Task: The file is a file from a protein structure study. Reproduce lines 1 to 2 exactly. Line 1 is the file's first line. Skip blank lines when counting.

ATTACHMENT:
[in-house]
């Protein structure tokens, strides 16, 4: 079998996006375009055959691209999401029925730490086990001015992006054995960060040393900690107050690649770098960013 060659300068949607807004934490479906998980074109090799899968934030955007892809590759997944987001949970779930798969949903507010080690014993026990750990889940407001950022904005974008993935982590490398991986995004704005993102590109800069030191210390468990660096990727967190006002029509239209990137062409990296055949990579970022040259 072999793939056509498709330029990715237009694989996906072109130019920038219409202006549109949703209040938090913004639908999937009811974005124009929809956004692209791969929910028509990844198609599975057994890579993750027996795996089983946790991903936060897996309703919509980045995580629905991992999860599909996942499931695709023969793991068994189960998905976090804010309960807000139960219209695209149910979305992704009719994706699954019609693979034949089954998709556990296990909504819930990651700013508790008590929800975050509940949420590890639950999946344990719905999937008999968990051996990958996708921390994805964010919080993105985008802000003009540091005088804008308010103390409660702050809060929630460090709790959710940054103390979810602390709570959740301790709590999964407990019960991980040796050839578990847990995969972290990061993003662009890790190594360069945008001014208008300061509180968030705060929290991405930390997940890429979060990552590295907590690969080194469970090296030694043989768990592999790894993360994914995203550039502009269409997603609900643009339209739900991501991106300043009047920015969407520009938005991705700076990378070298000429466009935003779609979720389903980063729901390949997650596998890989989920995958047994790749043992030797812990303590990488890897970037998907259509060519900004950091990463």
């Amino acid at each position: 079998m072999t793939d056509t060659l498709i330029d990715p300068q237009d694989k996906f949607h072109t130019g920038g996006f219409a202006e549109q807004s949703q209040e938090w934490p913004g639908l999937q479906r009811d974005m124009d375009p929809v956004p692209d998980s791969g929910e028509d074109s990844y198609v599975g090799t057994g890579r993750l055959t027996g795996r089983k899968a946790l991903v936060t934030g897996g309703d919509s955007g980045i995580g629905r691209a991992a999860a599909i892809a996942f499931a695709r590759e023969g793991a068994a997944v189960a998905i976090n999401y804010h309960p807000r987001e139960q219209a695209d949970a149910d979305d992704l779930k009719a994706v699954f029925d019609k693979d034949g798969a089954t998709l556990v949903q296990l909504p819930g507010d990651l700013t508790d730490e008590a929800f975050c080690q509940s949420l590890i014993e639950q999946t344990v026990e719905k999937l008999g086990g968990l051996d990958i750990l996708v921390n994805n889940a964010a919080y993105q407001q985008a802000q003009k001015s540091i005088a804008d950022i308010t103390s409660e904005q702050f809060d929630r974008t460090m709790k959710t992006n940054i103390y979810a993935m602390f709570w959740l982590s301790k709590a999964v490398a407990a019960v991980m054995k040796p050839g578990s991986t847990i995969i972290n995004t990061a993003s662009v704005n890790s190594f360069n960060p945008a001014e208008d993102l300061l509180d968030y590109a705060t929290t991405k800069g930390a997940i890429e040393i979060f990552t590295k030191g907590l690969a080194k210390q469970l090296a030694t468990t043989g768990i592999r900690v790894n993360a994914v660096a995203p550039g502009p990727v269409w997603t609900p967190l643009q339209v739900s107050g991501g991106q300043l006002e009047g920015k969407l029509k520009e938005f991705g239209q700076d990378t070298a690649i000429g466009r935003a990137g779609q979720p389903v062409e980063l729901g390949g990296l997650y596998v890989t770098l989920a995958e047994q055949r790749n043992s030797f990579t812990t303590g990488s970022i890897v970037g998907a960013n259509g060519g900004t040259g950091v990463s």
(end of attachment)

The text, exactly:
[in-house]
């Protein structure tokens, strides 16, 4: 079998996006375009055959691209999401029925730490086990001015992006054995960060040393900690107050690649770098960013 060659300068949607807004934490479906998980074109090799899968934030955007892809590759997944987001949970779930798969949903507010080690014993026990750990889940407001950022904005974008993935982590490398991986995004704005993102590109800069030191210390468990660096990727967190006002029509239209990137062409990296055949990579970022040259 072999793939056509498709330029990715237009694989996906072109130019920038219409202006549109949703209040938090913004639908999937009811974005124009929809956004692209791969929910028509990844198609599975057994890579993750027996795996089983946790991903936060897996309703919509980045995580629905991992999860599909996942499931695709023969793991068994189960998905976090804010309960807000139960219209695209149910979305992704009719994706699954019609693979034949089954998709556990296990909504819930990651700013508790008590929800975050509940949420590890639950999946344990719905999937008999968990051996990958996708921390994805964010919080993105985008802000003009540091005088804008308010103390409660702050809060929630460090709790959710940054103390979810602390709570959740301790709590999964407990019960991980040796050839578990847990995969972290990061993003662009890790190594360069945008001014208008300061509180968030705060929290991405930390997940890429979060990552590295907590690969080194469970090296030694043989768990592999790894993360994914995203550039502009269409997603609900643009339209739900991501991106300043009047920015969407520009938005991705700076990378070298000429466009935003779609979720389903980063729901390949997650596998890989989920995958047994790749043992030797812990303590990488890897970037998907259509060519900004950091990463």